The Senate passed a $484 billion coronavirus relief bill by voice vote on Tuesday that includes a provision making agricultural enterprises eligible for the Economic Injury Disaster Loan program, according to Republican lawmakers. The House is expected to act on the bill, the fourth legislative response to the coronavirus pandemic, on Thursday.
The bulk of the new funding, $310 billion, would go into the Paycheck Protection Program, which offer guarantees on loans to small businesses that are forgiven if they use the money to pay employees. Initial funding for PPP loans ran out within days because of high demand for aid.
“There probably isn’t ever going to be enough money in that,” said Ted Van Hoose, chief executive of the Farm Credit Council, a network of rural lenders. Van Hoose told reporters that he expected the new PPP money to be exhausted within three days.
The $16 billion pledged by the USDA in coronavirus payments to farmers and ranchers “will be helpful,” he said. “We’re seeing extreme pressure in the livestock sector.” Tracy Sparks, head of Yosemite Farm Credit in the Central Valley of California, said, “We strongly believe more assistance will be necessary.”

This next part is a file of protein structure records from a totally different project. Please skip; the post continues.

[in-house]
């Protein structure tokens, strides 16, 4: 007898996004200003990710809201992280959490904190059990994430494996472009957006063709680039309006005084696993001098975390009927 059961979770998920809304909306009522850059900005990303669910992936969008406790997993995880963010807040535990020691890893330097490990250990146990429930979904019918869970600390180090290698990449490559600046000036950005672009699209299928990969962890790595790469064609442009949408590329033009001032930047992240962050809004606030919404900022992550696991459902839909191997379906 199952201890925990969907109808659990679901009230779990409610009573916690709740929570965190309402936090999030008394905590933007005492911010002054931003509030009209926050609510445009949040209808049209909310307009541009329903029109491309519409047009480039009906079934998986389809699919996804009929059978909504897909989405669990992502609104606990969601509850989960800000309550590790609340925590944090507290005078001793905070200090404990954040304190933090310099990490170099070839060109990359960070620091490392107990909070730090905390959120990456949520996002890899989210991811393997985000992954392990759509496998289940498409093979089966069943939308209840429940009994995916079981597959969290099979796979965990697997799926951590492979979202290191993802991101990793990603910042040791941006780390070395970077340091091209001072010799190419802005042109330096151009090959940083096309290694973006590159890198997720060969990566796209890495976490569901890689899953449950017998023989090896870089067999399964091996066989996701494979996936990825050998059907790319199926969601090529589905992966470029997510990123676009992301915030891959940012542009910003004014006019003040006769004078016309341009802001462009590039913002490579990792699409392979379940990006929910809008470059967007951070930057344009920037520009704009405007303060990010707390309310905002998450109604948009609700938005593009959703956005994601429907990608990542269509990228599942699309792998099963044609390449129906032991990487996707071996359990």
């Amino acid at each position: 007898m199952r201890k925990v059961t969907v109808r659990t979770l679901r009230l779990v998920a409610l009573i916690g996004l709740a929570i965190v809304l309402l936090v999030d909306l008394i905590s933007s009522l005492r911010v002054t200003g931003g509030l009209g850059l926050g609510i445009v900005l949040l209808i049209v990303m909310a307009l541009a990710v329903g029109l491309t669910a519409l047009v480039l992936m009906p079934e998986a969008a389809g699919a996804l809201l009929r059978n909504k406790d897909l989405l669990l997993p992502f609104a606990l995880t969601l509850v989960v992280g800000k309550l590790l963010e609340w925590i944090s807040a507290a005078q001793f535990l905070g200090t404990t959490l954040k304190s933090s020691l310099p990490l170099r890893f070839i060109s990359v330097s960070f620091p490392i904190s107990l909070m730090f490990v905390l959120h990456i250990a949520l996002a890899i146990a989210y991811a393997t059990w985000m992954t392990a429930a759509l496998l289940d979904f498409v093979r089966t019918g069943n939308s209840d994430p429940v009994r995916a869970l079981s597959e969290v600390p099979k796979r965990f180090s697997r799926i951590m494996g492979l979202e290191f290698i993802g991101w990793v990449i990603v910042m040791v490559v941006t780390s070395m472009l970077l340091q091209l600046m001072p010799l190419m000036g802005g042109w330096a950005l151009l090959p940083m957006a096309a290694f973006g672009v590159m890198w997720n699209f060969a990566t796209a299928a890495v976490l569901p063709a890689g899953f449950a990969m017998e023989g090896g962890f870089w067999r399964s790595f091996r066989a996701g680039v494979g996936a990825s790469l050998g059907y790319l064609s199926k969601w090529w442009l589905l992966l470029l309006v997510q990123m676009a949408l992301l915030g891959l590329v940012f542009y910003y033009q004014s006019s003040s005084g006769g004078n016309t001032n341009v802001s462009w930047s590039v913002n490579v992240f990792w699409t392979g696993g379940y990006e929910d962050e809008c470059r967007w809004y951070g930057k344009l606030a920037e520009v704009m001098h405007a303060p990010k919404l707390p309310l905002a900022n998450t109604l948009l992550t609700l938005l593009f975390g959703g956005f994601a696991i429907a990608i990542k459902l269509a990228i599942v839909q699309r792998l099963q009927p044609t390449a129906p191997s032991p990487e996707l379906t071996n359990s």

Republican Reps. Michael Conaway and Steve Chabot said language in the Senate package makes agriculture eligible for economic injury loans, run by the Small Business Administration. The SBA ruled agricultural operations were ineligible when it set up the program. Groups such as the National Pork Producers Council have called for a change in the rules.
“It is encouraging that we are making another tool available to U.S. agricultural producers through the EIDL program,” said Conaway, the GOP leader on the House Agriculture Committee.
The package omitted the 15 percent increase in SNAP benefits that was a goal of Democrats in Congress and anti-hunger groups. “This raises the risk of families — including many with very young children, who are overrepresented among very poor households — facing more serious hardship as a result of the downturn,” said Robert Greenstein, head of the Center on Budget and Policy Priorities. “Policymakers should address this in the next response measure.”